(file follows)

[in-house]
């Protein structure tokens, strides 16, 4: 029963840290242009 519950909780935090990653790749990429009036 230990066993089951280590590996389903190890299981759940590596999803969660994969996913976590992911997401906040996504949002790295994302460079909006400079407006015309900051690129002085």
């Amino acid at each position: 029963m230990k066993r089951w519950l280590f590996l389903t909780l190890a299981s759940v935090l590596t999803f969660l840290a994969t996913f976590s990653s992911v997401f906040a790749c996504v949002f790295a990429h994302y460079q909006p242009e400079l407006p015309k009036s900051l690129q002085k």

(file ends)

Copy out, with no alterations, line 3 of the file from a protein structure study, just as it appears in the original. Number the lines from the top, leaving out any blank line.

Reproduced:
């Amino acid at each position: 029963m230990k066993r089951w519950l280590f590996l389903t909780l190890a299981s759940v935090l590596t999803f969660l840290a994969t996913f976590s990653s992911v997401f906040a790749c996504v949002f790295a990429h994302y460079q909006p242009e400079l407006p015309k009036s900051l690129q002085k």